# Measuring Angles

Angles can be measured in either degrees or radians. A full rotation consists of three hundred and sixty degrees (360°), or 2π radians. Each degree can be subdivided into sixty *minutes* (or *arc minutes*), and each minute can be further subdivided into sixty *seconds* (or *arc seconds*). For the purposes of the following discussion, we will assume that you are familiar with the different types of angle and their properties. If you wish to refresh your memory on the subject of angles, it is dealt with in some detail in the page entitled "Angles" (what else!) in the *Geometry* section of this website.

Being able to measure angles is a very important skill in fields such as construction and engineering. In fact, it is an essential component of numerous activities, surveying, cartography (map making), woodworking, metalworking, various manufacturing processes, and even the targeting of artillery. Prior to the advent of the Global Positioning System (GPS), being able to measure angles was also vital for the navigation of ships and aircraft. In the field of astronomy, the ability to measure angles accurately and precisely enables us to calculate the position and relative movement of the stars and galaxies in relation to each other, to determine how far distant they are from us, and even to estimate their relative size.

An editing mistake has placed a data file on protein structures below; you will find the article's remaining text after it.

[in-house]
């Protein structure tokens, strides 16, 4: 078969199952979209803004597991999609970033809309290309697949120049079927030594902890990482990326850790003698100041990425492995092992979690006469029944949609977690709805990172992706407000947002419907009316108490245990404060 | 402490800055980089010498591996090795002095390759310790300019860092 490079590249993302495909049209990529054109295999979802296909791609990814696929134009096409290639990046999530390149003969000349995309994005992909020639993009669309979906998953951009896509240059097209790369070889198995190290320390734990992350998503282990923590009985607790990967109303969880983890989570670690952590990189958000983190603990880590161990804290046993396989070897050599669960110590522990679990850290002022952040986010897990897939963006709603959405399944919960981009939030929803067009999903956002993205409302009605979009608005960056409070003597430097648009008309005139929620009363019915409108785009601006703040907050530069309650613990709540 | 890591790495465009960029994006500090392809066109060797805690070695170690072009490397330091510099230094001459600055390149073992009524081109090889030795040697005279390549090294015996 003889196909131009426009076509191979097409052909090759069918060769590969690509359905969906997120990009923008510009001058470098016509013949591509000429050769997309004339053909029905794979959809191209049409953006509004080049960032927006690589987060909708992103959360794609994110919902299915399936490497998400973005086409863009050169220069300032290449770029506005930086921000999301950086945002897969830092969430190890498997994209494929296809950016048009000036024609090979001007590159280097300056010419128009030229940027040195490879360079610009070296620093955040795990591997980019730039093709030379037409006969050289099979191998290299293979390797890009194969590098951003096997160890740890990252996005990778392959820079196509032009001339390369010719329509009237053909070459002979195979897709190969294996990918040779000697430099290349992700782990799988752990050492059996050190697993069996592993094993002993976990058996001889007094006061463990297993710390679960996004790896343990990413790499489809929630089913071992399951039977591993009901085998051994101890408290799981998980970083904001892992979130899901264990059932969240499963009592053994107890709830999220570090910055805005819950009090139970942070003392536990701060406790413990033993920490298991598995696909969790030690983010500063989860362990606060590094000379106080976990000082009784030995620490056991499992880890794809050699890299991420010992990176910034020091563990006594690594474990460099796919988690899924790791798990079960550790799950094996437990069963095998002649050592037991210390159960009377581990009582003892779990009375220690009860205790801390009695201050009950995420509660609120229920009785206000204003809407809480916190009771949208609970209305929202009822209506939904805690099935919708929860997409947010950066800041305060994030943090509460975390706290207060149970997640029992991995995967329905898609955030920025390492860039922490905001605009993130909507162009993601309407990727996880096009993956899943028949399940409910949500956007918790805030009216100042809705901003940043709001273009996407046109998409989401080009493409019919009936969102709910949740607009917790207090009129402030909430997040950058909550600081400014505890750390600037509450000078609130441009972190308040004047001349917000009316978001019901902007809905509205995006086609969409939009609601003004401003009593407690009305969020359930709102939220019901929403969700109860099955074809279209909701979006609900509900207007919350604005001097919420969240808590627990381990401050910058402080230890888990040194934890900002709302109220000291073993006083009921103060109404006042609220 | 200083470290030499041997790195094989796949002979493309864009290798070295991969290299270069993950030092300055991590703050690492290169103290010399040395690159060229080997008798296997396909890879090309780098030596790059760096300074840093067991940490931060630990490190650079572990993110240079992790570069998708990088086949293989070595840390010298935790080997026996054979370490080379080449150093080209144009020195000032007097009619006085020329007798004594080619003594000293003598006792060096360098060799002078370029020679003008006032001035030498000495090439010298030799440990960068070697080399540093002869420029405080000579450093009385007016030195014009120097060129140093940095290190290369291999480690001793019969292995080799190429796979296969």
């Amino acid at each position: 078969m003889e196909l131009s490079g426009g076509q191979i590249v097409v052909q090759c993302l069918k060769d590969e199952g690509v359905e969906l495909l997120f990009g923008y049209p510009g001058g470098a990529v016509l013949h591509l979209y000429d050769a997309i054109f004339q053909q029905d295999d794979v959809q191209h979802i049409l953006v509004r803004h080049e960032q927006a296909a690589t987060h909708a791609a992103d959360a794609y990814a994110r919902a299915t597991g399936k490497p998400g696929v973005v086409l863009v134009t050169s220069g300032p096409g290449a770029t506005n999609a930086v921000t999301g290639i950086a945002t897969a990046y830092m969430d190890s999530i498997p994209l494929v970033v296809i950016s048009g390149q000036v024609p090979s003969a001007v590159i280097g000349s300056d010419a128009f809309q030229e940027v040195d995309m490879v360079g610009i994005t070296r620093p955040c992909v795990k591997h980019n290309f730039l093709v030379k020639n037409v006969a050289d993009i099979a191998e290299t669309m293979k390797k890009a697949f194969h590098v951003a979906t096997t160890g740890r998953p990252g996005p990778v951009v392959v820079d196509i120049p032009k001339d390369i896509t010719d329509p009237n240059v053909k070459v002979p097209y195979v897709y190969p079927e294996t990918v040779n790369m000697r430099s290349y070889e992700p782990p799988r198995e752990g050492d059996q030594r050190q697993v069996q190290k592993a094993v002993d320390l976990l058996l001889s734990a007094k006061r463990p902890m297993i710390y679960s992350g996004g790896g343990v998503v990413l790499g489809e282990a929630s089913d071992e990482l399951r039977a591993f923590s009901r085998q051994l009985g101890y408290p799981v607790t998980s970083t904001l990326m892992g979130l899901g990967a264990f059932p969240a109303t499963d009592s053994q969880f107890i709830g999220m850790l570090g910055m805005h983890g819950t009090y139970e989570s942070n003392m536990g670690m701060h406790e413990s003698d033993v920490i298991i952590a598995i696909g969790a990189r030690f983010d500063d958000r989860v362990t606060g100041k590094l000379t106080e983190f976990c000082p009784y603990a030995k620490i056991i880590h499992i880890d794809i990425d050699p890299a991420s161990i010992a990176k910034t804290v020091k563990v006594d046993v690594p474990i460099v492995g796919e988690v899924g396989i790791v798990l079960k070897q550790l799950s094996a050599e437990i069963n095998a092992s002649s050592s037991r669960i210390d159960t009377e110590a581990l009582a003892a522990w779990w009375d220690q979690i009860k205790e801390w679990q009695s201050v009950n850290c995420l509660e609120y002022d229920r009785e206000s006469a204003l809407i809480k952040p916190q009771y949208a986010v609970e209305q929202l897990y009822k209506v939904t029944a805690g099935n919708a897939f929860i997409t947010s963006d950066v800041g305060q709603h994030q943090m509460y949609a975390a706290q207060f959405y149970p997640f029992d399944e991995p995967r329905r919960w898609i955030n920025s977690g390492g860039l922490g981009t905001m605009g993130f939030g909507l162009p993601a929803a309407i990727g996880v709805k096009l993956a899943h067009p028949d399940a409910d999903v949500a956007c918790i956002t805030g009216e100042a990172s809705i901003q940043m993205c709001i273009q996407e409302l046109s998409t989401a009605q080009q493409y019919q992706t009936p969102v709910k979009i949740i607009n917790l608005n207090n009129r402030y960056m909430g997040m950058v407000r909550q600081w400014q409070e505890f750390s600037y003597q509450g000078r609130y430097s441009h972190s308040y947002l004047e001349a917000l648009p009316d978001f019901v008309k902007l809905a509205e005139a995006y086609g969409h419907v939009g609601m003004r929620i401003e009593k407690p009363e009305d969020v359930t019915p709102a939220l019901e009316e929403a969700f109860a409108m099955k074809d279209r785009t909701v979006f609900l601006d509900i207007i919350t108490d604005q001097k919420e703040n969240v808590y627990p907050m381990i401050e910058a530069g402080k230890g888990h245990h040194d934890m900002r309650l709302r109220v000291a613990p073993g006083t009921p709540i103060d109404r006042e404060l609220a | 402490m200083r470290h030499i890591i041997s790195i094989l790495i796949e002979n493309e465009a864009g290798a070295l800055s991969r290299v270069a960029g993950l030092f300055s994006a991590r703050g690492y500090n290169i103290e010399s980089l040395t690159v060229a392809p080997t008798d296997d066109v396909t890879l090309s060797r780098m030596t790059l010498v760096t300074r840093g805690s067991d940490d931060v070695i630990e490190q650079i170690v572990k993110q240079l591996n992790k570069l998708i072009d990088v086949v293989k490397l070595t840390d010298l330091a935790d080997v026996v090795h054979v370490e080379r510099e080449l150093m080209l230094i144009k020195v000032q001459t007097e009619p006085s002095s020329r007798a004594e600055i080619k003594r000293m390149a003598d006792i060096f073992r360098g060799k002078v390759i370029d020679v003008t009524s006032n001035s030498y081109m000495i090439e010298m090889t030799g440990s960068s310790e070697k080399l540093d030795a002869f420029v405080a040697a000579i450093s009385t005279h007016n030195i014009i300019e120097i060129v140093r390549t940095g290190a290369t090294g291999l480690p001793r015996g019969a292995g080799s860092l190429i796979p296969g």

Most people have probably used a protractor at some time in their lives to measure angles on a plan, diagram or drawing. The most common kind of protractor is semi-circular in shape, and made of a clear plastic material. The illustration below shows a typical protractor. Note that the angles from 0° to 180° are marked around the edge of the protractor.

A typical protractor

In order to use the protractor to measure an angle, you place the midpoint of the protractor (i.e. the point where the vertical line from the 90° mark meets the protractor's baseline) over the vertex of the angle. One side of the angle must then be aligned with the baseline of the protractor. Now look at the point where the other side of the angle crosses the numbered scale on the outer edge of the protractor, and read off the value of the angle in degrees. Note that in the illustration above, the scale is marked from zero to one hundred and eighty degrees in both the clockwise and anti-clockwise directions. The scale you need to use will depend on how the angle is drawn, and how you place the protractor. A very nice interactive animation illustrating the use of a protractor to measure an angle can be found on the *Math Open Reference* website here.